On yer bike: Ubco raises capital to takes its e-bike global

A New Zealand-made e-bike that was created as eco-friendly alternative to motorbikes is seeking investors to get it road-ready and take its invention worldwide.

A campaign on online investment marketplace Snowball Effect is seeking over $620,000 (9.66 percent equity) in one week’s time.

Having already previously raised more than $2 million from investors, the injection of capital is to finalise a road-legal version of the Ubco 2x2 bike and certify it in markets around the world.

Founder Timothy Allan said the company wants to eventually have two variations of the bike: an on-road version and an off-road version.

“The road legal version of the bike, which is heading into certification shortly, will be largely the same aesthetically as the existing bike, with the addition of a wide range of performance improvements and the new components (Speedo, indicators etc) for road legal compliance,” he said.

“Our goal is to end up with a design difference between on and off road. They will both share the design DNA, but are developing different requirements for the difference domains of use. A separation similar to Range Rover and Land Rover is an example of the type of division we are aiming for.”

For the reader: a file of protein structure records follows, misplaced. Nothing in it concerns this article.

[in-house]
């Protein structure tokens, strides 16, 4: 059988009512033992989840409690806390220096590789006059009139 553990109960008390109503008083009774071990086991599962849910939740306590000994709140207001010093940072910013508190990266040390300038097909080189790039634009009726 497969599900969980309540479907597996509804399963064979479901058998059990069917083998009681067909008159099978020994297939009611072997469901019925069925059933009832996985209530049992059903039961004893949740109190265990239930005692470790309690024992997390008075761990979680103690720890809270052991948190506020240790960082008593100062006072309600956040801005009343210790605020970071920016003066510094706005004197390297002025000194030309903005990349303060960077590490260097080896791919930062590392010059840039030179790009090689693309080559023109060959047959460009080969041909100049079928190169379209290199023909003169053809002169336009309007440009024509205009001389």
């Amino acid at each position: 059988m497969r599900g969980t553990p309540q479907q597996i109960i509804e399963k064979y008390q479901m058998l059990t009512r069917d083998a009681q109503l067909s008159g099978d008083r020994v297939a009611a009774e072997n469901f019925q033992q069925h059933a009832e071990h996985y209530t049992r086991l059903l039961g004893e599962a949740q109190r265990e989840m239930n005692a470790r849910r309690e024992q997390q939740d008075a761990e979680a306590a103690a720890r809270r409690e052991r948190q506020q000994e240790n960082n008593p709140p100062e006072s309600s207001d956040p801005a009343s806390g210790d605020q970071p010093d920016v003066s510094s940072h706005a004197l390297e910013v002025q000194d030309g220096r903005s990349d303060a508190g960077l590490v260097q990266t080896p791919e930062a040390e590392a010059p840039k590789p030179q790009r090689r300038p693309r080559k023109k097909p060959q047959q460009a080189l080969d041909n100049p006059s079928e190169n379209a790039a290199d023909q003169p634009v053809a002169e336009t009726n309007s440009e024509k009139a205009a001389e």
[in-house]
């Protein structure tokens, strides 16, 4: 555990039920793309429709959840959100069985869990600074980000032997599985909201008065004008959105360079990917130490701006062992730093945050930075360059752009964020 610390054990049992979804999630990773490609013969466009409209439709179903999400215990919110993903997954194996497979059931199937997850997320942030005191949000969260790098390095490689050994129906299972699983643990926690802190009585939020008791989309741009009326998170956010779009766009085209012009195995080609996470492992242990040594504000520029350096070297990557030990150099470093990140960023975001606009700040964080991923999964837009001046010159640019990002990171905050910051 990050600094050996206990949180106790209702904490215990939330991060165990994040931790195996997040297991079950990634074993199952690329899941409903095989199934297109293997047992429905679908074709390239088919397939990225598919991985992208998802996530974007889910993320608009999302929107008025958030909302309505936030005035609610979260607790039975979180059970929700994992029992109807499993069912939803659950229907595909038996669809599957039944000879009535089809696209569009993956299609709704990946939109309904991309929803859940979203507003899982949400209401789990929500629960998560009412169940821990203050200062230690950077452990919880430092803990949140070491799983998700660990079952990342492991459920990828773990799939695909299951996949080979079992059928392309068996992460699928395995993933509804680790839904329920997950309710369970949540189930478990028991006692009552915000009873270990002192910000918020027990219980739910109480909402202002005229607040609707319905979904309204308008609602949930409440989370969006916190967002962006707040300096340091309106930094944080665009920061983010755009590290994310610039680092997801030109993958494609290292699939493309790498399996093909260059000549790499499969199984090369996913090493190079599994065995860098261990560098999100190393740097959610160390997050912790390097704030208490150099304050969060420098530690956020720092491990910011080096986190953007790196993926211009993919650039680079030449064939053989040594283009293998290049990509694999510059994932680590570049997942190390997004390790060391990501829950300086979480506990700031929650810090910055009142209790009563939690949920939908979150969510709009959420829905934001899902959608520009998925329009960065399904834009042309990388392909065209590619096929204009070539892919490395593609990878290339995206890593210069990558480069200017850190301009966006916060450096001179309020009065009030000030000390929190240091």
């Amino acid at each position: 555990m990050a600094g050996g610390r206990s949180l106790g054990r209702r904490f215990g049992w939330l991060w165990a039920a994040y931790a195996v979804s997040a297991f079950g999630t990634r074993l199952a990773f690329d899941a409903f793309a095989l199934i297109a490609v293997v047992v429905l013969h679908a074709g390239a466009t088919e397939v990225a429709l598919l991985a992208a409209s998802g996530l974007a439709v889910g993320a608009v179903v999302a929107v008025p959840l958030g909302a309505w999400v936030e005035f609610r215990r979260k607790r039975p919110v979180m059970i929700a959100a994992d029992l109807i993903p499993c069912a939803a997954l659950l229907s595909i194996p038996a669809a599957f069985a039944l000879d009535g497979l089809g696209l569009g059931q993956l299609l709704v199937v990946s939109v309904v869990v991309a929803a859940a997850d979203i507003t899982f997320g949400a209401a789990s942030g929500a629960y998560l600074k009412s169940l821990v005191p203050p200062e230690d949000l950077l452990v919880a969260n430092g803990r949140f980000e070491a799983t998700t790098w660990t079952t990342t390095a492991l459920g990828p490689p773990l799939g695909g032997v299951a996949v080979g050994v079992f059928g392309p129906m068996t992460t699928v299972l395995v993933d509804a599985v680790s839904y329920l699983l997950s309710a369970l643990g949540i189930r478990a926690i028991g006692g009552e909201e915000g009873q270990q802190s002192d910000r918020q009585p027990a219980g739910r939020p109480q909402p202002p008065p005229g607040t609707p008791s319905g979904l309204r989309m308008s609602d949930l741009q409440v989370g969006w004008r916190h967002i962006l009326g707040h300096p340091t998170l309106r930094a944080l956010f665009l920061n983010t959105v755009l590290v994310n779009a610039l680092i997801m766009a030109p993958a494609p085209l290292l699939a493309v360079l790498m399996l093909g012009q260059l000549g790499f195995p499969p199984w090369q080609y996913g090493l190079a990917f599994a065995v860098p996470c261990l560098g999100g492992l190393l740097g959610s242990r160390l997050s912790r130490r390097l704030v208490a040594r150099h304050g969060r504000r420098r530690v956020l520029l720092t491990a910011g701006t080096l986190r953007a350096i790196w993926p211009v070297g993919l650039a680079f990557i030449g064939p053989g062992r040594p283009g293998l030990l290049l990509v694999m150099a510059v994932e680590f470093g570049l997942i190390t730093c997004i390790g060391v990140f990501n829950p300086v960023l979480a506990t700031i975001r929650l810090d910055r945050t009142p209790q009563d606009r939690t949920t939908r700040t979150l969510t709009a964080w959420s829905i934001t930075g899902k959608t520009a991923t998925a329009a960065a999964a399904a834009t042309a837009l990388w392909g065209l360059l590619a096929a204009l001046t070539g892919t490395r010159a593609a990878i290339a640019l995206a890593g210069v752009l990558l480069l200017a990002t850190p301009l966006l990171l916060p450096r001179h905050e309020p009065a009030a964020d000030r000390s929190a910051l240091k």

The Ubco 2x2 electric bike was first launched at Fieldays in 2014, where it won an innovation award.

It was initially designed as a two-wheel utility vehicle that could replace farm motorbikes due to being quiet (it doesn’t disturb lifestock), light (easily transportable and lifted over fences) and doesn’t have clutches or chains that could cause maintenance problems.
 

It also meant there were no petrol, smoke or emissions in an industry that’s often under fire for its effects on the environment.

However, the demand for a recreational, on-road version from users since then has meant another version of the bike is in the works.

Ubco says outside of recreational use, the bike has applications in various industries, including tourism, deliveries and police and paramedics.

Fleets are already currently being used by rangers in the Department of Conservation areas and by tourism company, Real Journeys, for their Walter Peak Electric Trail Bike Tours in Queenstown.

A six-hour charge allows the bike to roam for over 100km at a cost of 88 cents. The bike also boasts being digitally connected, with the ability to charge a phone or tablet, as well as the ability to record where it is and track its performance.​

Ubco’s goal is to have more than 25,000 users on their bikes by the end of 2020.

Over 100 bikes have been sold to date across New Zealand and Australia, with the company saying it’s on track to hit this year’s forecasts.

There are two days left of the Snowball campaign, with over $473,000 still available. Check out its fundraiser here.